|Man Without Qualities|
Thursday, November 28, 2002
Almost any Presidential election is about 80% about the economy.
This is a rule of thumb that not only does - or, at least, should - guide political professionals. In the personal experience of the Man Without Qualities it is roughly what most ordinary voters consciously know and actually say - although they tend to use a different vocabulary to express themselves. It is not an esoteric point, although it is one surprisingly often overlooked.
It is a point worth keeping in mind regardless of one's political affiliation in considering President Bush's continuing strong job approval ratings. According to a new Fox News poll over two-thirds of people surveyed say they approve of the job Bush is doing and 20 percent disapprove. But Opinion Dynamics President John Gorman notes "It is interesting that despite these high approval ratings, only 44 percent of the public say that they will vote to re-elect Bush. ... While only 21 percent are definitely voting Democratic, fully 35 percent are waiting to see or are undecided. Of course, whatever reservations people may have about re-electing him, the other questions indicate that the Democrats don't currently have a candidate capable of making the race competitive"
While reading the chicken entrails of polls is often a dark and uncertain art, in this case Mr. Bush's high "undecided" count seems pretty well correlated with the ambiguous state of the economy. If the economy fully strengthens in the coming year, and nothing else changes (which, of course, is never the case), Mr. Bush will probably be unstoppable in 2004. But if the economy is soft in early 2004, he will have proportionate trouble getting reelected, regardless of how high his job approval numbers may then be. For good reasons, many people are just "undecided" about whether the economy will be in good shape during the next two years - so they are "undecided" about whether they will vote for Bush. The whole thing just doesn't seem that mysterious.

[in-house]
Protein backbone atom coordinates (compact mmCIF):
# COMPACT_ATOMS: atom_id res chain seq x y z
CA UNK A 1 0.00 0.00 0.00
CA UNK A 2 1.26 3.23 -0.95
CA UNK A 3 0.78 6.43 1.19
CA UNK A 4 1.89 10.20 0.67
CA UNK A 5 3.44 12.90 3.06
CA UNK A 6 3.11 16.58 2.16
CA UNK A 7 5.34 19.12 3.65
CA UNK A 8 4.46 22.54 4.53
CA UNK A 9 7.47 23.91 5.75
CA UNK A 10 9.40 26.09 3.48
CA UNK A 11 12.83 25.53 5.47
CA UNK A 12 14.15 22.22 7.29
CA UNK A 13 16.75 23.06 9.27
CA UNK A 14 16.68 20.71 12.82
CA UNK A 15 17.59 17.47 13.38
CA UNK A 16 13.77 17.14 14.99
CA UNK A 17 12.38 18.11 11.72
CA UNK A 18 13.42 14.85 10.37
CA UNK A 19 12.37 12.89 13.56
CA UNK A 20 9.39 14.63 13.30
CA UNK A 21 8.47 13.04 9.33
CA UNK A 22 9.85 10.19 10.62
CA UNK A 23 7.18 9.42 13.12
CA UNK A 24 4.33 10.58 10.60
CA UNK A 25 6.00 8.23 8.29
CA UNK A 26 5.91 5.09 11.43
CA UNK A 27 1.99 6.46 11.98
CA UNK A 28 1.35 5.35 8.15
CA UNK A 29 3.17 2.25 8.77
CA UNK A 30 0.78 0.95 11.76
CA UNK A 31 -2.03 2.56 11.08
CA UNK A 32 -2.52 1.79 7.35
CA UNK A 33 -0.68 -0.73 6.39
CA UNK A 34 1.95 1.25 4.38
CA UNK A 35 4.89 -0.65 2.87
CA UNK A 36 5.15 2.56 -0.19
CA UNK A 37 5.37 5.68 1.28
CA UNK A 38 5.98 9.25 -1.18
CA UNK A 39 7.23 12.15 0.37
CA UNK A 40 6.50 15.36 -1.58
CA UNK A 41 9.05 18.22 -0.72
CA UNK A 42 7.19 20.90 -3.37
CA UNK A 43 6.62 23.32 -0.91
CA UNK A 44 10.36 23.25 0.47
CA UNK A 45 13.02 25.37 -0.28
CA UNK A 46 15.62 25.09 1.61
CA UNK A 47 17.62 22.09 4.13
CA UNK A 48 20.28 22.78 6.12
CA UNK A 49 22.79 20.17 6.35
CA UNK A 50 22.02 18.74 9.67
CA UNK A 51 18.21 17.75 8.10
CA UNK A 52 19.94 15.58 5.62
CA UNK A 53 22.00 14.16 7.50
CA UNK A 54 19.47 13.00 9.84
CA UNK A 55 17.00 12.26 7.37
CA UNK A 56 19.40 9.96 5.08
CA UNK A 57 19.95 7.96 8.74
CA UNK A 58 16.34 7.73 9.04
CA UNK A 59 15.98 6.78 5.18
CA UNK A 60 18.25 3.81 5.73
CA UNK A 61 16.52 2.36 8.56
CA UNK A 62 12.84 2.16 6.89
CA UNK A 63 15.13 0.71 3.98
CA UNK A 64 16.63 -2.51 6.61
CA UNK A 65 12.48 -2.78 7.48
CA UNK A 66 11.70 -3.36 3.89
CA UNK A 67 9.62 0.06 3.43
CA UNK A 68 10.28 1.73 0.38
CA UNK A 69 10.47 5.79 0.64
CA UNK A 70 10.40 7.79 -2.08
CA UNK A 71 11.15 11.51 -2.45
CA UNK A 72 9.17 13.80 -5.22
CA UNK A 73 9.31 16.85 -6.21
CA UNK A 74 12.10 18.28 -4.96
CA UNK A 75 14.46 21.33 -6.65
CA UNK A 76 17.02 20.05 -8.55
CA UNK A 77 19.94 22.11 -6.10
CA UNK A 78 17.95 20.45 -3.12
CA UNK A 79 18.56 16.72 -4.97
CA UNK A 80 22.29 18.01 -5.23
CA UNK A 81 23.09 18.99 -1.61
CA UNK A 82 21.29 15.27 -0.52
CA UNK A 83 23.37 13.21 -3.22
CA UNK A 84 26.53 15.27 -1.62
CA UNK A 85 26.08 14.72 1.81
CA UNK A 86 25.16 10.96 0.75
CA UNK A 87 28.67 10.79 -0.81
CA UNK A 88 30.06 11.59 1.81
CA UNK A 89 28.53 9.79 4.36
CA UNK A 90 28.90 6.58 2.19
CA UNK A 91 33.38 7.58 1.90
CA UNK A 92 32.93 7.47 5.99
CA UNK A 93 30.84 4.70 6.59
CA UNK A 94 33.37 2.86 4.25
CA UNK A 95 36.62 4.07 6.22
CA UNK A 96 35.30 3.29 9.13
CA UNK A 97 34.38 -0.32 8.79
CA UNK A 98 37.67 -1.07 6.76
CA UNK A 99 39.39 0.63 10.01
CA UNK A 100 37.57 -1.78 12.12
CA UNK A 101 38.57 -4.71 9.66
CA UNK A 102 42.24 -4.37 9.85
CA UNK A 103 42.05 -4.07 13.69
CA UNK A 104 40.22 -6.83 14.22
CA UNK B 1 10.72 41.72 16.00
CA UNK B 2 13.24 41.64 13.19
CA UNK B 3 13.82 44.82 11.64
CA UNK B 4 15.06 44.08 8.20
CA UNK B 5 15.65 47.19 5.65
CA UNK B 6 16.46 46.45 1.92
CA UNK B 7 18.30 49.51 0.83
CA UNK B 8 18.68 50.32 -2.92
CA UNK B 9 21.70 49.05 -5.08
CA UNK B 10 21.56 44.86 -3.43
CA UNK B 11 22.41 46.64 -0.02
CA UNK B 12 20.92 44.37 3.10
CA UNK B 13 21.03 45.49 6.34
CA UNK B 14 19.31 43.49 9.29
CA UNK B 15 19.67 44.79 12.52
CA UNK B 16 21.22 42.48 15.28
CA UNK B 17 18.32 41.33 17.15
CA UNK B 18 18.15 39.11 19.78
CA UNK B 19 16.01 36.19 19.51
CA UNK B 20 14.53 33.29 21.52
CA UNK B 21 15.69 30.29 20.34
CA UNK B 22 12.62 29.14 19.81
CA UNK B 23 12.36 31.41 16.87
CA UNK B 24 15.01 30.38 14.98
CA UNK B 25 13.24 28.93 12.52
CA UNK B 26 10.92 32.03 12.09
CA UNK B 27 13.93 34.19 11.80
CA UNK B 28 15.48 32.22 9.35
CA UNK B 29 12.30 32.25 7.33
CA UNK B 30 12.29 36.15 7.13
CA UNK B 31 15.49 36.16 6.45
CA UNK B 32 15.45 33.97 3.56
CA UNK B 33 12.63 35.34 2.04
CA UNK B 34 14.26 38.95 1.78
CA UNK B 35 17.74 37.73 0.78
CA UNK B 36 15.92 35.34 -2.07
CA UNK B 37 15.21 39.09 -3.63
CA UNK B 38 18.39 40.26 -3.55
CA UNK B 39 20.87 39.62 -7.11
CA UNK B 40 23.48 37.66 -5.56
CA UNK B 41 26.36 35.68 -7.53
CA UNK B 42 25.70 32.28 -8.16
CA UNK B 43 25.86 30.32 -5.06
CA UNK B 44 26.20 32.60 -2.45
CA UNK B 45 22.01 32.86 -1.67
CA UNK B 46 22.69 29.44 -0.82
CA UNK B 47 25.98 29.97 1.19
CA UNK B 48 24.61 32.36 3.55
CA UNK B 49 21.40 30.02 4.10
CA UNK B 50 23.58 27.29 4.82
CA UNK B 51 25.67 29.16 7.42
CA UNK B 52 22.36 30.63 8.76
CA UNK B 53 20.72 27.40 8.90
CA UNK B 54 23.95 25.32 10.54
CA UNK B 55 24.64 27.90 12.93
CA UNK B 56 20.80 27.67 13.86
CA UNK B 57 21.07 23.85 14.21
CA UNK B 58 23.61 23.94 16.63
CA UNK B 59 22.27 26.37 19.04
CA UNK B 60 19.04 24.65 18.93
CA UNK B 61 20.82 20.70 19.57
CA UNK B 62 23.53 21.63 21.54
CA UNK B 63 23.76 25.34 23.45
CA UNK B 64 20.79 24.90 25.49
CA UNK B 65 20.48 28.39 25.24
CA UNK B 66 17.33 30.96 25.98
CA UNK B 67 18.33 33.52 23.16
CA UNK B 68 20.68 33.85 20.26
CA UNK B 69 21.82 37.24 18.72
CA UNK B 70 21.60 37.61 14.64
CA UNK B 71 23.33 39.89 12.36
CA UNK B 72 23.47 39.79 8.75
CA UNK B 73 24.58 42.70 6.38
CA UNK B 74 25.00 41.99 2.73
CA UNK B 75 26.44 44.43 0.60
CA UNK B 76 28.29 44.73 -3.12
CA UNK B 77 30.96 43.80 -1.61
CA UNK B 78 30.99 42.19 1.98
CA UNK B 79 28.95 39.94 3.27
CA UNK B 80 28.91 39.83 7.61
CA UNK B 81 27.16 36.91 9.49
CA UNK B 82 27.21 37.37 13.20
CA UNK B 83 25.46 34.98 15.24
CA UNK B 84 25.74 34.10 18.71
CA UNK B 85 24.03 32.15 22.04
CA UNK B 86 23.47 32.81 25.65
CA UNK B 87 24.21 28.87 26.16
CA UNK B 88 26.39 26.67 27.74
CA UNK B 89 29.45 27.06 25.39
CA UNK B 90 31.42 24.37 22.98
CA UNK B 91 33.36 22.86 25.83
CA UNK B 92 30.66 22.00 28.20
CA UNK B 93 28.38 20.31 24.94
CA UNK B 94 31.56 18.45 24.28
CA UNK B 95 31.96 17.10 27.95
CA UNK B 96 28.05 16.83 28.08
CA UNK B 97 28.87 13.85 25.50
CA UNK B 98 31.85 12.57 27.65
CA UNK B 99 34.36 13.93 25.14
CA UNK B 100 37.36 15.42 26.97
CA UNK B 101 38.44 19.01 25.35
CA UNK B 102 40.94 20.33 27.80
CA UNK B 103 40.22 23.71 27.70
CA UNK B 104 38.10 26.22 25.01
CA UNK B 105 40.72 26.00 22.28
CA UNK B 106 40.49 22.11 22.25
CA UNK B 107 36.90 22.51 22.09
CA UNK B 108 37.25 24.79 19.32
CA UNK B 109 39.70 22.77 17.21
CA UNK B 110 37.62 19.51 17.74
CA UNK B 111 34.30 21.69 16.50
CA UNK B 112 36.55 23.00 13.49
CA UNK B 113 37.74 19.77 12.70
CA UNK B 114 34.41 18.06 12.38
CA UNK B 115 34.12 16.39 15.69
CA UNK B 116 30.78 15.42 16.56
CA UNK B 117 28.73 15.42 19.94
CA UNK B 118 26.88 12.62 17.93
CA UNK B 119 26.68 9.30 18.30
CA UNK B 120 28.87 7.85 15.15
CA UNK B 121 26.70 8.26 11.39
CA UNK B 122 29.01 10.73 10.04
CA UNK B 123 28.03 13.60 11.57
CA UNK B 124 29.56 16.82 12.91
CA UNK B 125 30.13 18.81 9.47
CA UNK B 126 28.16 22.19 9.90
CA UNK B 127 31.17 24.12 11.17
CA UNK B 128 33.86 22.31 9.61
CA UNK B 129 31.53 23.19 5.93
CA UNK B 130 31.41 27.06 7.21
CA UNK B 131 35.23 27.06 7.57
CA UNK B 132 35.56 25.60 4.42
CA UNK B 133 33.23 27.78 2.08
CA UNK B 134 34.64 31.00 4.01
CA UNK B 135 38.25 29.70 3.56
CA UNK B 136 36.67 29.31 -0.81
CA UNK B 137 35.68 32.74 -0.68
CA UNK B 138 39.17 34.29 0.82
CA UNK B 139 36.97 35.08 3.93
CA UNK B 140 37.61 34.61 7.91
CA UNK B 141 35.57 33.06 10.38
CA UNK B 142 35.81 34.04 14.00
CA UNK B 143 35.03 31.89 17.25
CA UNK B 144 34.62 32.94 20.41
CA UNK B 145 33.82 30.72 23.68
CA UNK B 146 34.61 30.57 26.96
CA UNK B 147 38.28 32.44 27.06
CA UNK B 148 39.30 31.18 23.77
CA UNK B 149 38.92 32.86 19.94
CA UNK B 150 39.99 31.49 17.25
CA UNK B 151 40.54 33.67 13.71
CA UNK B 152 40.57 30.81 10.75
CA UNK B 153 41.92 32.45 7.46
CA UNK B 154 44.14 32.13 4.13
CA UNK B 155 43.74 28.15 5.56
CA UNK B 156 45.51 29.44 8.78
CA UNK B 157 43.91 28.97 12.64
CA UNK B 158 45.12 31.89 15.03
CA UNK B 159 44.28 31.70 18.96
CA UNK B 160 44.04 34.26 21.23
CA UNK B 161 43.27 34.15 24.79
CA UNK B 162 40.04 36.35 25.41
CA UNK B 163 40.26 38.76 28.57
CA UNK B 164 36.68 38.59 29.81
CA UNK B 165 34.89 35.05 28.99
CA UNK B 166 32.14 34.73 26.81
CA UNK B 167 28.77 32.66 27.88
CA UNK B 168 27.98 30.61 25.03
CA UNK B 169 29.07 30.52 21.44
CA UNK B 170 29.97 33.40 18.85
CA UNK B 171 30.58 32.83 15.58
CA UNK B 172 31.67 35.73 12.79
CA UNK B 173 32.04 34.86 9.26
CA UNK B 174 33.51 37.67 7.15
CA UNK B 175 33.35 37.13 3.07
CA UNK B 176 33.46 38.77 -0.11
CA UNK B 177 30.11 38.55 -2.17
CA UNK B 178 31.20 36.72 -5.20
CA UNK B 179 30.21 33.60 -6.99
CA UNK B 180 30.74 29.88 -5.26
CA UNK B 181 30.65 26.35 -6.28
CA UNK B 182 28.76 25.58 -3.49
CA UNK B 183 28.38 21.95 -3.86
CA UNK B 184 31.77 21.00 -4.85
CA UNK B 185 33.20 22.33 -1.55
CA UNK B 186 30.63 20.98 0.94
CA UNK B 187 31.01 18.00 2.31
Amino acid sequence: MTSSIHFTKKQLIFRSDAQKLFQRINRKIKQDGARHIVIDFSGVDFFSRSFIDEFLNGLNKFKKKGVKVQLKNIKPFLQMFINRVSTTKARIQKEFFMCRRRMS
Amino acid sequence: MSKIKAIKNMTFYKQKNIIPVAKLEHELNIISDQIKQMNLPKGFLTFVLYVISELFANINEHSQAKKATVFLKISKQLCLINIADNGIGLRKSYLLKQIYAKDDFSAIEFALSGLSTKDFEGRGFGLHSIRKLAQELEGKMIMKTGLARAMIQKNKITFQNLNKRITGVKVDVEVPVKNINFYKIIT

Nor is it particularly significant that the Democrats don't currently have a candidate capable of making the race competitive. It probably doesn't matter that much if a "competitive" Democratic candidate emerges before the end of 2003 if the economy is soft. For example, in 1991 the then-obscure, un-competitive Bill Clinton was able to run and win because every prominent Democrat was cowed by George H.W. Bush's sky-high job approval numbers following the Gulf War. But Hillary Clinton reportedly looked at those numbers, wisely discounted that "approval" in comparision to the then-soft economic numbers, and advised her husband: "I say: If you run, you win." She was right. She didn't have to be particularly smart to see the opportunity, just willing to understand and stick to the fundamentals.
The Senator will correctly continue to understand and stick to those fundamentals. If the economy is soft through 2003, she will probably be a very "competitive" candidate, regardless of this poll's discovery that only 20 percent overall and 34 percent of Democrats now want her to run for President in 2004.
Of course, the 20% of a Presidential election remaining after the economic factors are accounted for is plenty of ground on which to win or lose many elections. After being in office for as long as Mr. Bush has been, a President's approval rating normally correlates strongly with how well the economy is currently performing. But Mr. Bush - like Gorge H.W. Bush - has approval ratings unusually colored by foreign affairs, which dwindle in significance when the question of reelection comes up. Here, Mr. Bush has some advantage over his father in that following the Gulf War, the foreign affairs that had boosted George H. W. Bush's standing essentially dwindled to a mere afterglow of a job well done in the past. But the war on terror, national security considerations and their associated issues - including the status of Israel - will continue to be significant well beyond 2004.
UPDATE: David Weigel adds intelligent perspective.
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